Kupiec on central banking/planning
In the WSJ a couple of days ago, Paul Kupiec wrote an article that looks so similar to my blog that I had to quote it here.
Macroprudential regulation, macro-pru for short, is the newest regulatory fad. It refers to policies that raise and lower regulatory requirements for financial institutions in an attempt to control their lending to prevent financial bubbles. […]
There is also the very real risk that macroprudential regulators will misjudge the market. Banks must cover their costs to stay in business, and in the end bank customers will pay the cost banks incur to comply with regulatory adjustments, regardless of their merit. By the way, when was the last time regulators correctly saw a coming crisis?
He concludes with:
With Mr. Fischer now heading the Fed’s new financial stability committee, might we soon see regulations requiring product-specific minimum interest rates? Or maybe rules that single out new loan products and set maximum loan maturities and debt-to-income limits to stop banks from lending on activities the Fed decides are too “risky”? None of these worries is an unimaginable stretch.
Since the 2008 financial crisis, U.S. bank regulators have put in place new supervisory rules that limit banks’ ability to make specific types of loans in the so-called leverage-lending market—loans to lower-rated corporations—and for home mortgages. Since there is no scientific means to definitively identify bubbles before they break, the list of specific lending activities that could be construed as “potentially systemic” is only limited by the imagination of financial regulators.
Few if any centrally planned economies have provided their citizens with a standard of living equal to the standard achieved in market economies. Unfortunately the financial crisis has shaken belief in the benefits of allowing markets to work. Instead we seem to have adopted a blind faith in the risk-management and credit-allocation skills of a few central bank officials.
Government regulators are no better than private investors at predicting which individual investments are justified and which are folly. The cost of macroprudential regulation in the name of financial stability is almost certainly even slower economic growth than the anemic recovery has so far yielded.
This is very good, and I can’t agree more.
He points to his own research on macro-prudential policies. In a paper published in June 2014, Kupiec, Lee and Rosenfeld declare that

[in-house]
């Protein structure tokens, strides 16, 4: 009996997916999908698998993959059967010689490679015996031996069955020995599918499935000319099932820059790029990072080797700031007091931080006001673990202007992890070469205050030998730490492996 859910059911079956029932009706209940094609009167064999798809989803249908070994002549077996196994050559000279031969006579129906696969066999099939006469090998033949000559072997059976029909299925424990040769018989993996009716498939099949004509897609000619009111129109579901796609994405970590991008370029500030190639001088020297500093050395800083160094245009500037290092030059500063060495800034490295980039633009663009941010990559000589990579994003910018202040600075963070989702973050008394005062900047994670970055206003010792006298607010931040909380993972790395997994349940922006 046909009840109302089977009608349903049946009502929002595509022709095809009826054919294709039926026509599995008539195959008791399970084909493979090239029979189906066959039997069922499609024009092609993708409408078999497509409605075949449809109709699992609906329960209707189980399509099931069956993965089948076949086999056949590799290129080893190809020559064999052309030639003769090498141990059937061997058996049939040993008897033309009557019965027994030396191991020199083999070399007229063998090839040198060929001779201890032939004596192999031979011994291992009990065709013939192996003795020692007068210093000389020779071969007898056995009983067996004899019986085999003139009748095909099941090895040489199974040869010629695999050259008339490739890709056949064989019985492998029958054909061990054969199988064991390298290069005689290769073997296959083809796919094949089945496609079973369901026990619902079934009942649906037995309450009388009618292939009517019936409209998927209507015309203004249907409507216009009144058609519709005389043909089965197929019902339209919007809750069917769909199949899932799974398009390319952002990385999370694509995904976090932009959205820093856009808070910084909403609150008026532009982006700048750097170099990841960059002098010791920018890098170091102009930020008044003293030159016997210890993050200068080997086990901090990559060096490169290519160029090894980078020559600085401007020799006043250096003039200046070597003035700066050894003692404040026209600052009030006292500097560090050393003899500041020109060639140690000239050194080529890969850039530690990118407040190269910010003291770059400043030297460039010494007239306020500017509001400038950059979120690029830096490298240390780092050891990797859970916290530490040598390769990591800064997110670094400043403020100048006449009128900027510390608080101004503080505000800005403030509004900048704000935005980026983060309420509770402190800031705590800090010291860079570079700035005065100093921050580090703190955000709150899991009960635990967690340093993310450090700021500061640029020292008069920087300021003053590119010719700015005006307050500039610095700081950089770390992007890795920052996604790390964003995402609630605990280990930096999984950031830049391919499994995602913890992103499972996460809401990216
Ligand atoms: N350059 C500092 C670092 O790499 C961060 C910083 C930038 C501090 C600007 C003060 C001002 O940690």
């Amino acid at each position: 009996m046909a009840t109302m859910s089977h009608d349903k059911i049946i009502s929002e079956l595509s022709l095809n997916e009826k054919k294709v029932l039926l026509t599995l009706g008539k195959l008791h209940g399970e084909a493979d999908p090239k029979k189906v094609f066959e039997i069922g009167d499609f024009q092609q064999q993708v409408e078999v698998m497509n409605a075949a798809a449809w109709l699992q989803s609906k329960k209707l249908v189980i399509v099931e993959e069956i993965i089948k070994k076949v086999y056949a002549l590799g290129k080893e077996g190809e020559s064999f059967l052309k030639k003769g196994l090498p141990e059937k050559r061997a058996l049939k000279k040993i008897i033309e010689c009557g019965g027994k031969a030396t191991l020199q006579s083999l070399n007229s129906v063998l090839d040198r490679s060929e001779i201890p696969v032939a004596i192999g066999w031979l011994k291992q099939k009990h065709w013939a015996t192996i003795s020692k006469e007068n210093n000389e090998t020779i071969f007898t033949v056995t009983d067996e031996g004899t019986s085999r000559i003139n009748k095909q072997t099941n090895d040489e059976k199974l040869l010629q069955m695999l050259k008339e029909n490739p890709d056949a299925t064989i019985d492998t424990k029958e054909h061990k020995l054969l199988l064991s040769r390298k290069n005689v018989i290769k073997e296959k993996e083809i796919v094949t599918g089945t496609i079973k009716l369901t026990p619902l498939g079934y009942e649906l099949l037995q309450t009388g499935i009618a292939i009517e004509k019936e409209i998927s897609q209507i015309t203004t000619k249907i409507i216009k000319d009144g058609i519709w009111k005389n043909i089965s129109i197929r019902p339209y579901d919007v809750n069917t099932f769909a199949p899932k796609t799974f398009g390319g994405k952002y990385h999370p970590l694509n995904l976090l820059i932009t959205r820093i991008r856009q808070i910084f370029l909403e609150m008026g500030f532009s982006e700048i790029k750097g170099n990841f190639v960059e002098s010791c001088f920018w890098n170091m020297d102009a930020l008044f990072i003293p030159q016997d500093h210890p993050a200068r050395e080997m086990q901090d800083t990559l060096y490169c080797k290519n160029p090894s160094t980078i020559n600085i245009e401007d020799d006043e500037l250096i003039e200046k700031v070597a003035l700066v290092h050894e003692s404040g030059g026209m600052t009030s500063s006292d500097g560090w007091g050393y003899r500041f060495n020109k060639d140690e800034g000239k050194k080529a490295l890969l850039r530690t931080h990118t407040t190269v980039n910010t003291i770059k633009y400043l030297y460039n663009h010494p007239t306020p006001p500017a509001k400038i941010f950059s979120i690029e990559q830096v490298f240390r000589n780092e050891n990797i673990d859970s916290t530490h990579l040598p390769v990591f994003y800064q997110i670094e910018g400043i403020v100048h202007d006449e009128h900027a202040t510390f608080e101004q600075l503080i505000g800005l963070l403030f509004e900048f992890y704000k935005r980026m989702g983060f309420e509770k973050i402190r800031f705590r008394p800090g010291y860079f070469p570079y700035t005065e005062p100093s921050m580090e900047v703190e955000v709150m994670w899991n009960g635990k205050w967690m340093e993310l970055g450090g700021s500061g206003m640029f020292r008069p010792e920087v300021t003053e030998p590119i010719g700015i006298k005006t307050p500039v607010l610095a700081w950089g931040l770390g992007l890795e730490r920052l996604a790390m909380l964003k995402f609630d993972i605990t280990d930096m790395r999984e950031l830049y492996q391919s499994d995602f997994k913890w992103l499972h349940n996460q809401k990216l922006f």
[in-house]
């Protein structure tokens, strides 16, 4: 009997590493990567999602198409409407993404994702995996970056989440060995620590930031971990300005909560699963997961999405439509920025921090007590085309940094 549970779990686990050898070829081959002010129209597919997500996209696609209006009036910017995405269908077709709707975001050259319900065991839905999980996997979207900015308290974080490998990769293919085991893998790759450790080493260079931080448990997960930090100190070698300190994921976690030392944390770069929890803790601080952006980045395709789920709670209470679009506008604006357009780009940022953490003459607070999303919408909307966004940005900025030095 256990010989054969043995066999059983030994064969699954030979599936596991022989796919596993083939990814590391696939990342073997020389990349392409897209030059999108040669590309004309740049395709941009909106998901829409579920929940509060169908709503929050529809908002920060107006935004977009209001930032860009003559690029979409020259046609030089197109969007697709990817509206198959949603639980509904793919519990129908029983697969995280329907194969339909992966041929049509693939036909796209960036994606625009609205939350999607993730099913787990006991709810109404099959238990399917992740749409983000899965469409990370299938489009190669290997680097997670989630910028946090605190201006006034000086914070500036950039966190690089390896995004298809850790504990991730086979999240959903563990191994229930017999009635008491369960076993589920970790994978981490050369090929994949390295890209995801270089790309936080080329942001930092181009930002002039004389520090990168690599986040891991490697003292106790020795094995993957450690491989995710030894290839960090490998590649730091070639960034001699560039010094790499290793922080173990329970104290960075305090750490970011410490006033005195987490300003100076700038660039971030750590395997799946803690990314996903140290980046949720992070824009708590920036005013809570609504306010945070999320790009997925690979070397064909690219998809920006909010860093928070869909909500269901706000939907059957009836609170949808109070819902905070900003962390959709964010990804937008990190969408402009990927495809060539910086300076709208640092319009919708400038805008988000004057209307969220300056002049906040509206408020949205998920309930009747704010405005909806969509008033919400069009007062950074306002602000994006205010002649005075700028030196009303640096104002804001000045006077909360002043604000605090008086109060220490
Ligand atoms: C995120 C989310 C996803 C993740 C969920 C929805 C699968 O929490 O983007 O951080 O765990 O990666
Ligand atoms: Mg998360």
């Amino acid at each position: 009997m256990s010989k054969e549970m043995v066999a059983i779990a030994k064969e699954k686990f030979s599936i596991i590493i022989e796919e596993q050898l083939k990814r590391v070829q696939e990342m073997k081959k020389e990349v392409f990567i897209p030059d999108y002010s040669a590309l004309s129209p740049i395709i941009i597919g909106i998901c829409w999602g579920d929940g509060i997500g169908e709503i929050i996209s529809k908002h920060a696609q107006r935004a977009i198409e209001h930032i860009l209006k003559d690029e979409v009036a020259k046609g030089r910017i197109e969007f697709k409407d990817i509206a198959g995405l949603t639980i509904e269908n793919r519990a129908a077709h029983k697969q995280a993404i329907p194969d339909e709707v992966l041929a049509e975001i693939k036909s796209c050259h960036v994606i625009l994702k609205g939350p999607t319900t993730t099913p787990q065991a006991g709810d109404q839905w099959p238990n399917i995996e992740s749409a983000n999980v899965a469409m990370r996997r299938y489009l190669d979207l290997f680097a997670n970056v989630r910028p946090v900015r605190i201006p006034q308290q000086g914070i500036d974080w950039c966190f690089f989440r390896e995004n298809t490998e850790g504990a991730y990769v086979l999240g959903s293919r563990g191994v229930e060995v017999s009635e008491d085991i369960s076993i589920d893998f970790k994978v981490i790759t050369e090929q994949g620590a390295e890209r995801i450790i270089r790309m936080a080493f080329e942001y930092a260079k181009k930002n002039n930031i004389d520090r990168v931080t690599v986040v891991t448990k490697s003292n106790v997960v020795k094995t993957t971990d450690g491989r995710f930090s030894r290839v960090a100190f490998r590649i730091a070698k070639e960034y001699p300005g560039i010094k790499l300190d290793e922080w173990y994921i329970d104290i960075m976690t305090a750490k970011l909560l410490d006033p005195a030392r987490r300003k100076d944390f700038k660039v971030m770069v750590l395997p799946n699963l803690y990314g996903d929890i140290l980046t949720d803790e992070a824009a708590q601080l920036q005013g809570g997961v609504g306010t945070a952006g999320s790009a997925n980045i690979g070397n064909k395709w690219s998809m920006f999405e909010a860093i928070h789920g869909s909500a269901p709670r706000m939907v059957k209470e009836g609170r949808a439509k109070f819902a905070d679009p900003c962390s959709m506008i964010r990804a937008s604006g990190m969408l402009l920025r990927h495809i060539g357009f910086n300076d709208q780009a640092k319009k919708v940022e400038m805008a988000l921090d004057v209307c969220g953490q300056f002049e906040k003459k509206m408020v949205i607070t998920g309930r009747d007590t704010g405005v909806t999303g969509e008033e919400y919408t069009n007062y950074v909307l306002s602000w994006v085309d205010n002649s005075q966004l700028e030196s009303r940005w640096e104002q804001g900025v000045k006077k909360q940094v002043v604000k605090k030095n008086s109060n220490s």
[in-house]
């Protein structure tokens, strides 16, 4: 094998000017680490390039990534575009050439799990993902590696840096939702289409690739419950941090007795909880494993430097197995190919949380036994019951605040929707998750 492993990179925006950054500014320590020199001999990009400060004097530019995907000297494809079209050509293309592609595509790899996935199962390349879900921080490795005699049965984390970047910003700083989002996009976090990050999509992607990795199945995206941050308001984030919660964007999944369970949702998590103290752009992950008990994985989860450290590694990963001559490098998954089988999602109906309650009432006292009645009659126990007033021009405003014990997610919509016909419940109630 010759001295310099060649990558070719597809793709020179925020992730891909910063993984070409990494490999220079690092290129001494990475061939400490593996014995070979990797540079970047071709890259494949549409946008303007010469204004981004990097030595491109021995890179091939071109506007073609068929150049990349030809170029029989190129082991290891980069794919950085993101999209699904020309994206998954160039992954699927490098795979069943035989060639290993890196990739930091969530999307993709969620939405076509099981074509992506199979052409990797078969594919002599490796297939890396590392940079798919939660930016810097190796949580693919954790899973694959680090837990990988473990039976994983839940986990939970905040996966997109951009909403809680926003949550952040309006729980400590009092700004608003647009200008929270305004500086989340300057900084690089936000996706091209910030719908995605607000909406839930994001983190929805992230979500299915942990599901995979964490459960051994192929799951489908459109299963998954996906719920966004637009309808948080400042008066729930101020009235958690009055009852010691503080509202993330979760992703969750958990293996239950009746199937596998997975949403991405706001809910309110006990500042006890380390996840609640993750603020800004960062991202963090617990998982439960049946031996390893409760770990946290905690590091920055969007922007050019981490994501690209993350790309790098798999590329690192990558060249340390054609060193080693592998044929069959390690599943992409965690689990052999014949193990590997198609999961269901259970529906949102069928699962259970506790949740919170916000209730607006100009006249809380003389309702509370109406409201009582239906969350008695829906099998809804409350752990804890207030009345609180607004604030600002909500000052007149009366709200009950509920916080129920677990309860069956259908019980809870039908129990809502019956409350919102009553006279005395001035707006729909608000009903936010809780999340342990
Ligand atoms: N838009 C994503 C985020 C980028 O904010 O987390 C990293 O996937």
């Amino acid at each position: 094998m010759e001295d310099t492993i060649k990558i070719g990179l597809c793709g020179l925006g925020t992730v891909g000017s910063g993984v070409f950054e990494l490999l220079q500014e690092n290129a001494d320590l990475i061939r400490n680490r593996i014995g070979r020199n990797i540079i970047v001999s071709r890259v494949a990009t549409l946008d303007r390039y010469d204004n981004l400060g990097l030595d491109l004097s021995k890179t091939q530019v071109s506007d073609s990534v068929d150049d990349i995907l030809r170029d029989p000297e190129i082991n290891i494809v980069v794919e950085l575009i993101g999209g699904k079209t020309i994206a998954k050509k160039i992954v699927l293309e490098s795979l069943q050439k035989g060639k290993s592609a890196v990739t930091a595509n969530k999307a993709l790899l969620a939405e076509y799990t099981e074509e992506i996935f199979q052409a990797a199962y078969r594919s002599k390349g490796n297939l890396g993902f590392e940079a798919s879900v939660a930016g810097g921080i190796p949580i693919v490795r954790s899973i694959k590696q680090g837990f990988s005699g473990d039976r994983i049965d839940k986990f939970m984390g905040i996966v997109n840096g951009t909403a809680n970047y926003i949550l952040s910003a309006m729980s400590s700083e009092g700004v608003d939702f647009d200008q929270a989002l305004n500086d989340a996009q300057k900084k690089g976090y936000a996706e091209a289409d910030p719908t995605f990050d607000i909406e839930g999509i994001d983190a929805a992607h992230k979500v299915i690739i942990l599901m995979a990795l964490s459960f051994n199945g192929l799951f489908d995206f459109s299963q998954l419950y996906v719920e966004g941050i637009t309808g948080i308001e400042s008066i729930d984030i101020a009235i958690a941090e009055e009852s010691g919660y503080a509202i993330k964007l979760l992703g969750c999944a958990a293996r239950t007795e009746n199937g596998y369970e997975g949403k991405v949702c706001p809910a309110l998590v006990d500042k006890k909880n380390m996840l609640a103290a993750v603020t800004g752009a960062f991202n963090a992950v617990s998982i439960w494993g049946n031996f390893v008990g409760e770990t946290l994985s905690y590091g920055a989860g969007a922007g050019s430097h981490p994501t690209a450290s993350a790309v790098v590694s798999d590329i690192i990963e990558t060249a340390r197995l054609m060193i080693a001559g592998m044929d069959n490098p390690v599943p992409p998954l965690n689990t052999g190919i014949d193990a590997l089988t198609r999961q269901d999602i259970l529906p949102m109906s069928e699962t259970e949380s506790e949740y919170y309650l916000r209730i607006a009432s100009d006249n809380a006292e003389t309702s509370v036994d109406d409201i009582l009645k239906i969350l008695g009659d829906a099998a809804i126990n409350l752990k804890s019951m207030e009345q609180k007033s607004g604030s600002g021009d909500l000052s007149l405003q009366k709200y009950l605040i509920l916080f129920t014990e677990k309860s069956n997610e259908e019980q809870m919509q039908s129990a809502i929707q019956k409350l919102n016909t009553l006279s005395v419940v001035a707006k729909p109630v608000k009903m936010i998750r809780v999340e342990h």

Compared to the magnitude of loan growth effects attributable to [increase in supervisory scrutiny or losses on loan/securities], the strength of macroprudential capital and liquidity effects are weak. This data suggest that traditional monetary policy (lowering banks’ cost of funding) is likely to be a much more potent tool for stimulating bank loan growth following widespread bank losses than modifying regulatory capital or liquidity requirements.
(note: they also say that the opposite logic applies)
While it doesn’t mean that they are wrong, I am not fully convinced by their arguments, especially given the dataset they base their analysis on (an economic and credit boom period, with less than tight monetary policy and many variables that could have been distorted as a result). In another paper, Aiyar, Calomiris and Wieladek point to the fact that macro-prudential policy can be effective at reducing banks’ lending, but that alternative sources of credit (i.e. shadow banking) grow as a result (they say that macro-prudential policies ‘leak’).
What is clear is that the effects of macro-prudential policies are unclear. What is also clear is that, whatever the effects of those policies, none are necessarily desirable. If macropru is indeed effective, then the resulting distorted capital allocation may be harmful. If macropru isn’t effective, then it may lead central bankers to (wrongly) believe they can maintain interest rates below/above their natural level while controlling the collateral damages this creates. In both cases the economy ends up suffering.